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Michael Farber
June 24, 2002
By winning their third title in six years, the Red Wings have become the Yankees of hockey, the team to beat every season
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June 24, 2002

Reign Men

By winning their third title in six years, the Red Wings have become the Yankees of hockey, the team to beat every season

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The question now is whether Hasek, who agreed to a trade from Buffalo to Detroit last June, will quit after his magical, mercenary season. A giddy Detroit would have been shaken by a second postgame retirement, but to read Hasek's body language, he's outta here, back to the Czech Republic with his family. (On Monday, when the Red Wings paraded the Cup through downtown Detroit, Hasek said he would decide later in the week.) If Hasek departs—he was the third goalie to backstop the Red Wings' three Cups in the last six years—it will create a Dominik Effect, as Holland retools a team whose number of future Hall of Fame players could shrink from nine to as few as five.

The payroll will remain around $65 million—like the Yankees, among the highest in the sport—but without Hasek and his $8 million salary plus $1 million Cup bonus, Detroit could position itself to sign two big-ticket unrestricted free agents. If Toronto Maple Leafs goalie Curtis Joseph doesn't re-sign, the Red Wings will try to entice him the same way they did Hasek: with the chance to validate an outstanding career with his first championship. If Joseph stays in Toronto, Ed Belfour, a free-agent-to-be who won the Cup with the Dallas Stars in 1999, is a possible second choice. Detroit is also expected to bid for elite free-agent forwards Bill Guerin and Bobby Holik. With the emergence of 23-year-old rookie center Pavel Datsyuk and the anticipated arrival of 21-year-old phenom Henrik Zetterberg, the best player in the Swedish Elite League, the Red Wings will have a surfeit of forwards, some of whom will be dealt.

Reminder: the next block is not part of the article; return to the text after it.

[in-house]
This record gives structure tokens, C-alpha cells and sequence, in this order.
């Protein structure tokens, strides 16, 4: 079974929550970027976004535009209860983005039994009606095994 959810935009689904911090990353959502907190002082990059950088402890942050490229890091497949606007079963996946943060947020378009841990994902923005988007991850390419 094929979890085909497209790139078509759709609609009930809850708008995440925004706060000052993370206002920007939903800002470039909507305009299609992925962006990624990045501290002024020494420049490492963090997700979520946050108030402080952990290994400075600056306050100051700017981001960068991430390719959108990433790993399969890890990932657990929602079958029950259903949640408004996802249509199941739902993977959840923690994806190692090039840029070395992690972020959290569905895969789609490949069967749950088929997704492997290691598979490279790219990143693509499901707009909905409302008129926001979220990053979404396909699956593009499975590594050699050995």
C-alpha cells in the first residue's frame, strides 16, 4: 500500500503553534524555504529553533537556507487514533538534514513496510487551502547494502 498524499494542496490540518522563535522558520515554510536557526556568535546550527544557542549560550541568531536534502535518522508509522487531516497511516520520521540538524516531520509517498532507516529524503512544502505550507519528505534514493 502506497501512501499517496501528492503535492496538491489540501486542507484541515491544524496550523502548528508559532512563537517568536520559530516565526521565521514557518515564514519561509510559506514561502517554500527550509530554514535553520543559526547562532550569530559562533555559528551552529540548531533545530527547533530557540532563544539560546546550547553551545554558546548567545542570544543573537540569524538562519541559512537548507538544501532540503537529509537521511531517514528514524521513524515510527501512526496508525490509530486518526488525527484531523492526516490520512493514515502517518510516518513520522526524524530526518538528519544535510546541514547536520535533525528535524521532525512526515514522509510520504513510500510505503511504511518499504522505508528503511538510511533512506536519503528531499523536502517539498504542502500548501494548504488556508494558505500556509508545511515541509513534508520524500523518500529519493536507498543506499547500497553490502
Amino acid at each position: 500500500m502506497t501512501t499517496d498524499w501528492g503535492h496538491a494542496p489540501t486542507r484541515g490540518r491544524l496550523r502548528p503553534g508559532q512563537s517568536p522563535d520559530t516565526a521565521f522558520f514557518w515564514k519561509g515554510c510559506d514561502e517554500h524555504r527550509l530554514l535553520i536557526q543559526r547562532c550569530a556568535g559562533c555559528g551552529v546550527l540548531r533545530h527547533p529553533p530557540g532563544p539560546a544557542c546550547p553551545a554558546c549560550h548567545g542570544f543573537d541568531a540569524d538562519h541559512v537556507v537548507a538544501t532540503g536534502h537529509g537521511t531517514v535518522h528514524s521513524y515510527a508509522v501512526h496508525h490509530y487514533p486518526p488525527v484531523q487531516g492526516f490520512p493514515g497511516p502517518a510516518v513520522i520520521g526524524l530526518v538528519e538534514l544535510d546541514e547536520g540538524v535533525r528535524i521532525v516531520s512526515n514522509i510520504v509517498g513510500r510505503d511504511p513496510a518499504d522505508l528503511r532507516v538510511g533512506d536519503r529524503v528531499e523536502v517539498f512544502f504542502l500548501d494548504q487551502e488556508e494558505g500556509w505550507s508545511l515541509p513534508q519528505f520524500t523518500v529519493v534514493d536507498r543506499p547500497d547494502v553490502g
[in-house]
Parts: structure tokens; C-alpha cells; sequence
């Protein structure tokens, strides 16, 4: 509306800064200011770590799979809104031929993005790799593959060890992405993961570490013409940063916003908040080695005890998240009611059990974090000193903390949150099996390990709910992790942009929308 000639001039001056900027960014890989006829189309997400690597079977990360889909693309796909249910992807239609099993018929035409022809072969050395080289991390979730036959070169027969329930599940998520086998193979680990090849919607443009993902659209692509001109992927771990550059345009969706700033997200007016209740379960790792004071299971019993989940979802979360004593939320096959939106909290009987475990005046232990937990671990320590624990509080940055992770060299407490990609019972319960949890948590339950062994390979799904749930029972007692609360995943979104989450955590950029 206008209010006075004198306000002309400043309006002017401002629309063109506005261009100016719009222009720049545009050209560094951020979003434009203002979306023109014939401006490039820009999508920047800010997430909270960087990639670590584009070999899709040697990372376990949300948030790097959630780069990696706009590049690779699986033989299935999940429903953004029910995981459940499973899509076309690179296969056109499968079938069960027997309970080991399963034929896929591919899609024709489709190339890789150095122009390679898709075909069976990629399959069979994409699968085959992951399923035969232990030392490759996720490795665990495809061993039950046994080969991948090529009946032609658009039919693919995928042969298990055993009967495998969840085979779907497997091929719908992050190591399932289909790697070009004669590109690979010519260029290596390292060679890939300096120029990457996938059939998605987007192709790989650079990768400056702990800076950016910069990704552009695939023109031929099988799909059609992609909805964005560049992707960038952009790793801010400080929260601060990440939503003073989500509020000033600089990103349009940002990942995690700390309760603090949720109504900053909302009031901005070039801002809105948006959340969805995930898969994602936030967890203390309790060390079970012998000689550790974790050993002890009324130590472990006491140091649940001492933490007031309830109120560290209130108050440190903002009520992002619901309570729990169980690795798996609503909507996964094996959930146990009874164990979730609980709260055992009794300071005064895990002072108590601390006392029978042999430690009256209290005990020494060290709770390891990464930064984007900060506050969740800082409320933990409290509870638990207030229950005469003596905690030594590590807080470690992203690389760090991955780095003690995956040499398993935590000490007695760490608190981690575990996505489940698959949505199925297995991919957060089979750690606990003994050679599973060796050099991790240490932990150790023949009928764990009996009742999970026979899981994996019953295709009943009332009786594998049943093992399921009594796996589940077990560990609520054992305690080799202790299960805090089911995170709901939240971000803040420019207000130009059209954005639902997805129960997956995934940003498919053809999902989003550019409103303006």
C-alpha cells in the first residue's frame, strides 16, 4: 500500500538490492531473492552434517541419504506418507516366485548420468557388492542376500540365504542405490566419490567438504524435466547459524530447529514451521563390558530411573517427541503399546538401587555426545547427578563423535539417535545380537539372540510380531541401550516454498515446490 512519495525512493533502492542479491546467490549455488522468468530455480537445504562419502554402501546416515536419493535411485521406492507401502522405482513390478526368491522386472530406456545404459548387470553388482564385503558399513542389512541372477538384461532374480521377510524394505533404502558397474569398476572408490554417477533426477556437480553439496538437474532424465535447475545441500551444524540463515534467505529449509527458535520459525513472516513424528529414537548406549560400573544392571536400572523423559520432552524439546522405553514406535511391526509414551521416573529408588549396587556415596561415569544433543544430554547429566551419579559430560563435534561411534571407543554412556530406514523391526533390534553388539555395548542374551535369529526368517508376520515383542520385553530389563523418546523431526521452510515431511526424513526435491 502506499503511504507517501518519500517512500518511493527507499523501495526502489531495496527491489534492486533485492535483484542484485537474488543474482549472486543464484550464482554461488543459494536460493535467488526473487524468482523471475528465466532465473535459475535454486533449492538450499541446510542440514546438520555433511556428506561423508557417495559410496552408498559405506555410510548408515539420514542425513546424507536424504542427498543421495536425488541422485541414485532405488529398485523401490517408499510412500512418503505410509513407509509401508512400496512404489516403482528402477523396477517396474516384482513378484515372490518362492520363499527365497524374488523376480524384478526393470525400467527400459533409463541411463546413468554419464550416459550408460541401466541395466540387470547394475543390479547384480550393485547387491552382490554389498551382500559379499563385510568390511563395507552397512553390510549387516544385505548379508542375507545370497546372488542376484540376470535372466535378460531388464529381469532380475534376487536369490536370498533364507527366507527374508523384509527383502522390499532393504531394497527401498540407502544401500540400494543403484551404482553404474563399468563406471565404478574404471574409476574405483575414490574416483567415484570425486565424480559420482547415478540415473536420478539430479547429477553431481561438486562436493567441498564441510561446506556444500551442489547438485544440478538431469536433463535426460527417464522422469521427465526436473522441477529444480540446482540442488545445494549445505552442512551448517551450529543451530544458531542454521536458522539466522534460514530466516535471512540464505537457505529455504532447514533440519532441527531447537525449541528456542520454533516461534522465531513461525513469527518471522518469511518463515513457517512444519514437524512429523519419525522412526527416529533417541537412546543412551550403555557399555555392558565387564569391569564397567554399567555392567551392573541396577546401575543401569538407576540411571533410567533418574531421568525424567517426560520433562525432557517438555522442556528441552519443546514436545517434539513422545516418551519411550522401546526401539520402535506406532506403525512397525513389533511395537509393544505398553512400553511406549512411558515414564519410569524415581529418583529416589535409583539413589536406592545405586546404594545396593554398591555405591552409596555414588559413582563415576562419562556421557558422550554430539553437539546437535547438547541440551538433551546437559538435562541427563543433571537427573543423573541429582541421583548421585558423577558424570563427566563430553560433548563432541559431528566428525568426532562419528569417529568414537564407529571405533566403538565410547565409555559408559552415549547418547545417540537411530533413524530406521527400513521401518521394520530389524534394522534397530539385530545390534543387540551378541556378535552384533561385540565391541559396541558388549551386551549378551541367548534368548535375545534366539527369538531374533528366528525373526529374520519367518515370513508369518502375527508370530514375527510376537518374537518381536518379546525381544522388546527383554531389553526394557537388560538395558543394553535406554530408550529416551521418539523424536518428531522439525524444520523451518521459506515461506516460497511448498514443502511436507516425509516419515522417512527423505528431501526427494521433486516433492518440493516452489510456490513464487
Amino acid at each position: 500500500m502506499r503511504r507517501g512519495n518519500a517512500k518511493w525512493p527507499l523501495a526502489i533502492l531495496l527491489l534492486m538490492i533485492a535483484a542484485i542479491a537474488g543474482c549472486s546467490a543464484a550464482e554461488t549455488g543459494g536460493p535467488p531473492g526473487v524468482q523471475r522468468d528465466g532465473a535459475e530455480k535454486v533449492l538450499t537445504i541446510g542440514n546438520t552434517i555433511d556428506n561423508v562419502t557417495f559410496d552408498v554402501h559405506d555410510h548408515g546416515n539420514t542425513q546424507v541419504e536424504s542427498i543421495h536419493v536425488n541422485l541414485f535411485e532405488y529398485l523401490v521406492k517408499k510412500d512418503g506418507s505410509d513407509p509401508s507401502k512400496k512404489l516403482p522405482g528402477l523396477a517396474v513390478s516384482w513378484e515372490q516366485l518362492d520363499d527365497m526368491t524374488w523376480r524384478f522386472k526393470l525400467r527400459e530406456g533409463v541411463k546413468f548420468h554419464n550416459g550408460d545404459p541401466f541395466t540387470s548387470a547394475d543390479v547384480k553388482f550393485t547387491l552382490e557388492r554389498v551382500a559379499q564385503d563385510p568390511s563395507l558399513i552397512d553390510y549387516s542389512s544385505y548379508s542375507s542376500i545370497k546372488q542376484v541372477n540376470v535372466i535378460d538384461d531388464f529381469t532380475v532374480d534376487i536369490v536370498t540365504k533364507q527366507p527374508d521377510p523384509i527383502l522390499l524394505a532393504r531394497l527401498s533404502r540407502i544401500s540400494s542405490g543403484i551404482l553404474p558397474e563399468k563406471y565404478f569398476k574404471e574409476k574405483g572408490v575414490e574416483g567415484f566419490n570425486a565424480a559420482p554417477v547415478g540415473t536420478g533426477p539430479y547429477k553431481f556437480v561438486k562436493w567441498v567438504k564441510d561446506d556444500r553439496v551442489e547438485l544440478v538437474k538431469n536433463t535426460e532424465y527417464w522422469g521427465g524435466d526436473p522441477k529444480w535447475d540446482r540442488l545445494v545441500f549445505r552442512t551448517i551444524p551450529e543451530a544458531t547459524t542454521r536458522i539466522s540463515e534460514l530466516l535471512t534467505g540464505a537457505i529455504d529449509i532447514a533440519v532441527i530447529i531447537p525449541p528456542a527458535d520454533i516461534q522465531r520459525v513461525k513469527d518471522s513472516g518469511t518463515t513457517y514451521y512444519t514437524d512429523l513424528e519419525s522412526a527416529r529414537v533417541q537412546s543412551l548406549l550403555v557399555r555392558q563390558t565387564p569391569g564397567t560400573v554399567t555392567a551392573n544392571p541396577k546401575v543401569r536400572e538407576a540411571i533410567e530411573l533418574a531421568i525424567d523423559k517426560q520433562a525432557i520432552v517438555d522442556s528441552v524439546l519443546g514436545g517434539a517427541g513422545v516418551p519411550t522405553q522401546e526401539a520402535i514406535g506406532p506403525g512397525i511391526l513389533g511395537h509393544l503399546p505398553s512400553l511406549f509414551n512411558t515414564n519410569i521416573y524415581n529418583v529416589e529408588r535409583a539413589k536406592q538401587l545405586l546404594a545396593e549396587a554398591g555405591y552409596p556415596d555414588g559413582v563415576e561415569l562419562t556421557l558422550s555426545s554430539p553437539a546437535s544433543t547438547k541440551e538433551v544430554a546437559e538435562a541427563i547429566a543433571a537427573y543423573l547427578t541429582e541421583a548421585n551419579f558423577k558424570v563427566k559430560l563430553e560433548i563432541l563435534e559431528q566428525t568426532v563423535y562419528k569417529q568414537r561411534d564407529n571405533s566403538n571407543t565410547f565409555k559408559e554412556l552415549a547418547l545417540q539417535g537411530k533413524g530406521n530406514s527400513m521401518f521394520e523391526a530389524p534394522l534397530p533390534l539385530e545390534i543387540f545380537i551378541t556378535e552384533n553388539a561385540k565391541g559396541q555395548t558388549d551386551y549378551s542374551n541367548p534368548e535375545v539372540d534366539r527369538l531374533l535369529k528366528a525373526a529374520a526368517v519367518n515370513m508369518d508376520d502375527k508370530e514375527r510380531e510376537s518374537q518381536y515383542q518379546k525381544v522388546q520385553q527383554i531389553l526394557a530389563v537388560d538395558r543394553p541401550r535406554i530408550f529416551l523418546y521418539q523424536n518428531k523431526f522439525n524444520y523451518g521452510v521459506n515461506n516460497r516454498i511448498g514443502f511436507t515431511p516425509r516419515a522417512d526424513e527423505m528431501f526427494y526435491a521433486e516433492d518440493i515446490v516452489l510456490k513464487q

Brendan Shanahan, 33, would be reluctant to waive his no-trade clause, but Robitaille, who scored 30 goals despite averaging only 14:51 minutes per game, could be moved after one season in Detroit. The Red Wings will try to keep Chris Chelios, a 40-year-old free-agent defenseman who was one of three Norris Trophy finalists, unless he asks for the kind of deal that the New Jersey Devils' Scott Stevens and the St. Louis Blues' Al MacInnis have (at about $7 million per). Holland also hopes 41-year-old center Igor Larionov does not retire.

"We try to have not only good players but also good role models," Holland says. "You see how far [21-year-old defenseman Jiri] Fischer progressed this season playing with Chelios. Zetterberg has told me Larionov is his favorite player, and it would be great for Henrik if Igor was around. Players have to learn how to go about the business of being a pro. Yzerman, [Sergei] Fedorov and [Conn Smythe Trophy winner Nicklas] Lidstrom had to do it on their own through the early and mid-'90s, which is why we lost so many times in the playoffs. I hope that our young players will learn from Chelios and Larionov."

Holland is unconcerned about not having a coach in place when the free-agent signing period begins on July 1—the team's success, not the man behind the bench, speaks for the Red Wings. Bowman's associate coaches, 48-year-old Dave Lewis, who has been with the franchise since 1987-88, and 51-year-old Barry Smith, a sterling tactician and Bowman acolyte the past 11 seasons, would be worthy successors. Either, however, would face the problem of transforming himself from nurturing assistant into hard-edged boss. Holland most likely will expand the search beyond those two, but whomever Detroit hires, two things are certain: The new coach will have the most talented team in the league, and he will have the biggest shoes in coaching history to fill.

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